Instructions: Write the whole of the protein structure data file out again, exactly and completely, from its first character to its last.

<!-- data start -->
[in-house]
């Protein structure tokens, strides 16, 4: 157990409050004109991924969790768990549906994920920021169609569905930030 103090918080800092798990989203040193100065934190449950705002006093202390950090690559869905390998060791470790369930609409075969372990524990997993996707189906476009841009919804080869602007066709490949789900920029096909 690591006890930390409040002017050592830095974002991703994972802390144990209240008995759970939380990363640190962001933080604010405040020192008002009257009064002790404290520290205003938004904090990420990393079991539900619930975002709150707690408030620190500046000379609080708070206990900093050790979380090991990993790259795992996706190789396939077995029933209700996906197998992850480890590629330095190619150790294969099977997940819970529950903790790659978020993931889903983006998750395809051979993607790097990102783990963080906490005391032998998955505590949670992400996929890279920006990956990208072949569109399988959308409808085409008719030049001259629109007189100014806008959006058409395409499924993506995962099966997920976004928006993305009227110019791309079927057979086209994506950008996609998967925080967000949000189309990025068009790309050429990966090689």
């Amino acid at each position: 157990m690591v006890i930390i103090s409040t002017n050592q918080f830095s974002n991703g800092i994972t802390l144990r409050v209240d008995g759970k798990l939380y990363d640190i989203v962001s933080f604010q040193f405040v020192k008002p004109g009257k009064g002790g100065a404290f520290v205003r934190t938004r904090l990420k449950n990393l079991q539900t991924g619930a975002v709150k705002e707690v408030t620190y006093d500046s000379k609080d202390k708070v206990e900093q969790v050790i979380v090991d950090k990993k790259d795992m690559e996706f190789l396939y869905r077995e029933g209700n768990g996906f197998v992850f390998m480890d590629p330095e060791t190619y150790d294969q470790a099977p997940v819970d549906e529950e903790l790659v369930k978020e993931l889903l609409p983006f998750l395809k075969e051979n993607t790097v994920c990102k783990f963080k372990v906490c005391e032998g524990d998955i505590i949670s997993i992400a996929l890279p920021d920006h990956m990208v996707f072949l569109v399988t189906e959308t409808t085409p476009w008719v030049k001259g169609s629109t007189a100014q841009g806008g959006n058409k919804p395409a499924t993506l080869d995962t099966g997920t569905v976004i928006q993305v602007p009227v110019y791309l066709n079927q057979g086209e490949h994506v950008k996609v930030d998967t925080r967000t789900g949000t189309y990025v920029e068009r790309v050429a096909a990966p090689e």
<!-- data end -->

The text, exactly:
[in-house]
């Protein structure tokens, strides 16, 4: 157990409050004109991924969790768990549906994920920021169609569905930030 103090918080800092798990989203040193100065934190449950705002006093202390950090690559869905390998060791470790369930609409075969372990524990997993996707189906476009841009919804080869602007066709490949789900920029096909 690591006890930390409040002017050592830095974002991703994972802390144990209240008995759970939380990363640190962001933080604010405040020192008002009257009064002790404290520290205003938004904090990420990393079991539900619930975002709150707690408030620190500046000379609080708070206990900093050790979380090991990993790259795992996706190789396939077995029933209700996906197998992850480890590629330095190619150790294969099977997940819970529950903790790659978020993931889903983006998750395809051979993607790097990102783990963080906490005391032998998955505590949670992400996929890279920006990956990208072949569109399988959308409808085409008719030049001259629109007189100014806008959006058409395409499924993506995962099966997920976004928006993305009227110019791309079927057979086209994506950008996609998967925080967000949000189309990025068009790309050429990966090689």
């Amino acid at each position: 157990m690591v006890i930390i103090s409040t002017n050592q918080f830095s974002n991703g800092i994972t802390l144990r409050v209240d008995g759970k798990l939380y990363d640190i989203v962001s933080f604010q040193f405040v020192k008002p004109g009257k009064g002790g100065a404290f520290v205003r934190t938004r904090l990420k449950n990393l079991q539900t991924g619930a975002v709150k705002e707690v408030t620190y006093d500046s000379k609080d202390k708070v206990e900093q969790v050790i979380v090991d950090k990993k790259d795992m690559e996706f190789l396939y869905r077995e029933g209700n768990g996906f197998v992850f390998m480890d590629p330095e060791t190619y150790d294969q470790a099977p997940v819970d549906e529950e903790l790659v369930k978020e993931l889903l609409p983006f998750l395809k075969e051979n993607t790097v994920c990102k783990f963080k372990v906490c005391e032998g524990d998955i505590i949670s997993i992400a996929l890279p920021d920006h990956m990208v996707f072949l569109v399988t189906e959308t409808t085409p476009w008719v030049k001259g169609s629109t007189a100014q841009g806008g959006n058409k919804p395409a499924t993506l080869d995962t099966g997920t569905v976004i928006q993305v602007p009227v110019y791309l066709n079927q057979g086209e490949h994506v950008k996609v930030d998967t925080r967000t789900g949000t189309y990025v920029e068009r790309v050429a096909a990966p090689e």